In late February of 2020, the owner of Schuster Tax Service informed law enforcement that Patterson, her former employee, had engaged in a potential fraud. The owner discovered client returns dating back to 2015 that had refunds electronically diverted in part to Patterson.


Alexandria, Virginia: Quin Ngoc Rudin, a convicted felon, has pleaded guilty to wire fraud and to conspiring in a scheme to prepare false returns seeking millions of dollars of refunds from the IRS and the Paycheck Protection Program.

Rudin was the secretary, director and CFO of Mana Tax Services, which purported to be a tax prep business in the Los Angeles area. He conspired to commit two sets of frauds using Mana.

From May 2019 through his arrest in December 2021, Rudin and conspirators prepared and filed a series of fraudulent federal returns on behalf of at least nine professional athletes; the returns reported fabricated business and personal losses to get large refunds. Rudin and the conspirators represented to the athletes that Rudin was knowledgeable and experienced in the preparation of returns, and Rudin claimed that Mana could obtain large refunds for the athletes and that he had specialized knowledge that their prior CPAs and tax pros hadn’t.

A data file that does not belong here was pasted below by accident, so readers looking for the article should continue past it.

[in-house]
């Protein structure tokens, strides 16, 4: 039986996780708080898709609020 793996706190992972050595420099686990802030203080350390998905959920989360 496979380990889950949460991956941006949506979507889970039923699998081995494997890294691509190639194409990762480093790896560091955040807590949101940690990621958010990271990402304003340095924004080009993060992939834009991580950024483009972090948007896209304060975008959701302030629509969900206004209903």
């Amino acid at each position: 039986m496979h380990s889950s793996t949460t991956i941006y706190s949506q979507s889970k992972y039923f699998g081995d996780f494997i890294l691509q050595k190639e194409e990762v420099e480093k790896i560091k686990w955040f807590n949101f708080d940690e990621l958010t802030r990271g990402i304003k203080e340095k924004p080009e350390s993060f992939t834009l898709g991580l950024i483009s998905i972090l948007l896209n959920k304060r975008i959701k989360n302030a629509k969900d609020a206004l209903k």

Rudin helped prepare original returns for his athlete clients and filed amended returns for the past years to correct what he called “errors” by the athletes’ previous accountants. Mana then charged the athletes a fee of 30% of the amount of the federal refunds. The IRS paid refunds to the athletes totaling millions of dollars.

From April of 2020 through December of 2021, Rudin and his conspirators assisted small businesses in applying for PPP loans in exchange for a 30% fee. Rudin and his conspirators also prepared fraudulent PPP loans for business entities that the conspirators controlled. Part of the fraud involved grossly inflating the number of employees and monthly payroll costs claimed on the applications. Some of the businesses were not eligible for any PPP loan funds at all because they did not have any payroll expenses.

Rudin and his conspirators obtained millions of dollars in fraudulently obtained PPP loans.

The conspirators also submitted fabricated returns to support the loan applications. Some of the business owners never saw their loan applications before Mana filed them. Rudin and his conspirators directed the businesses to pay the fee with cashier’s checks and to note falsely on the memo lines that the funds were related to payroll.

Losses for the tax and PPP loan frauds total between $25 million and $65 million.